Welcome and thank you for being so kind as to pay a visit to my site.

The journey to this website began one day in May 1987, aged 17 when I walked out of state education with the full intention of taking my own life. Having known I was gay from an early age, years of 'drip feed' homophobic messages and bullying from some of those closest to me, some of the media, some of my peers, some of my teachers, some politicians and some faith leaders all contributed to me forming the conclusion that my very presence on planet Earth was unwanted, bogus, irrelevant and perhaps even evil. Sitting on the side of a bath tub that day with a rusted razor blade and a Martini bottle a chorus of internalised messages and voices urged me to end my life. Yet amongst the multitude of voices came a whisper of hope, a fleeting thought that if I made a choice to stay on this beautiful planet, perhaps one day there would come a time when people such as me, born more attracted to those of the same sex than the opposite, would find a time and place where we truly and authentically belonged.

So I made a choice to try and fight on, yet tragically many young people around the world are not so fortunate in finding this glimmer of hope.

By 2009, I was working as a school leader in a very inclusive inner city London school. In November that year, the school undertook pupil questionnaires around bullying and prejudicial language. Questionnaires also went to teachers, asking them questions about their own confidence in preventing bullying.

The resulting data delivered a shocking message; 75% of pupils in and around the school were experiencing direct homophobic bullying and language on a daily basis. The same number were also hearing the word 'gay' used to describe something or somebody as rubbish, uncool and without worth. 0% of staff felt they had been given training to prevent and tackle this. At this point sexual orientation was not included in the UK Equality Act (as it is now) nor were Her Majesty's schools inspectorate OFSTED actively seeking out good practice in these areas as they would by 2013. I tried to place this pupil data within the context of racism and urged staff to consider how the school would act upon similar data for racist bullying; we would not hesitate to act upon it in our assemblies, teaching and learning and our use of role models. Surely then for bullying related to sexual orientation we owed it to our children to adopt the same urgent response to homophobia or risk putting young lives at risk?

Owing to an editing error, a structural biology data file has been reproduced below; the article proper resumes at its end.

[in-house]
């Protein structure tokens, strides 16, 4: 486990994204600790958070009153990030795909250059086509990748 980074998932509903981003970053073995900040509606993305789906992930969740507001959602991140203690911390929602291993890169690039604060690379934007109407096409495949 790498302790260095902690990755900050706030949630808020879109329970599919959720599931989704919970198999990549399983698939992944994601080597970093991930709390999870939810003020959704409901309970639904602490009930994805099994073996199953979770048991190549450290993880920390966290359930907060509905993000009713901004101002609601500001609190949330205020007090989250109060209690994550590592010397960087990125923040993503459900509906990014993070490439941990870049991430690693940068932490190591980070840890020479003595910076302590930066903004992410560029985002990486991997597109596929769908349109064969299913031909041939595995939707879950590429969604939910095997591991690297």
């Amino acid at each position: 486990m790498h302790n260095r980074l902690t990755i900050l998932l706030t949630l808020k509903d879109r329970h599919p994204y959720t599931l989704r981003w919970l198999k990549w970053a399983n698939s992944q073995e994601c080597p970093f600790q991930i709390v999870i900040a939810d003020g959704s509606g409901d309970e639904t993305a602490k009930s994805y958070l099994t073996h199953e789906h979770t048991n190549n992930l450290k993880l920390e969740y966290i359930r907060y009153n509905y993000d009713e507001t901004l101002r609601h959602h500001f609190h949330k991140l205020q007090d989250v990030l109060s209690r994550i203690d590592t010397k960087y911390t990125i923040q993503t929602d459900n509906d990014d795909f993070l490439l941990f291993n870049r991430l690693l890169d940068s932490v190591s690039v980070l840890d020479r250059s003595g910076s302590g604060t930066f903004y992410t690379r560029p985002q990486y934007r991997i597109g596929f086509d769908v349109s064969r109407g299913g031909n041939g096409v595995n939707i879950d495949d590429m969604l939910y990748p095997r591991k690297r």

Over Christmas 2010 I wrote the Inclusion for All (IFA) teacher training program using my experiences as a bullying survivor, as a class-teacher, as a part-time education consultant, as a school leader and as a concerned human being who wants the best for all, not merely some of our school children. It was apparent from our pupil data that bullying related to sexual orientation could be targeted at anyone, whether LGBT+ or not; it was also clear that these kind of bullying behaviours could also harm anyone with LGBT+ friends and family. IFA emerged after 15 years of me working in U.K. schools, during which time I had witnessed school leaders, staff and governors unable or unwilling to pro-actively tackle LGBT+ bullying. Most schools simply lacked the relevant training and in primary schools there was a palpable sense that children were somehow 'too young' to know about LGBT+ people. In 15 years in UK schools I had witnessed first hand some school leaders and teachers ignoring homophobic bullying and condoning homophobic, biphobic and transphobic language by using it themselves. I saw some gay teachers living in fear of being 'outed' living inauthentic lives and I saw some brave 'out' LGBT+ teachers being openly bullied by parents, pupils and even their colleagues with no managerial support.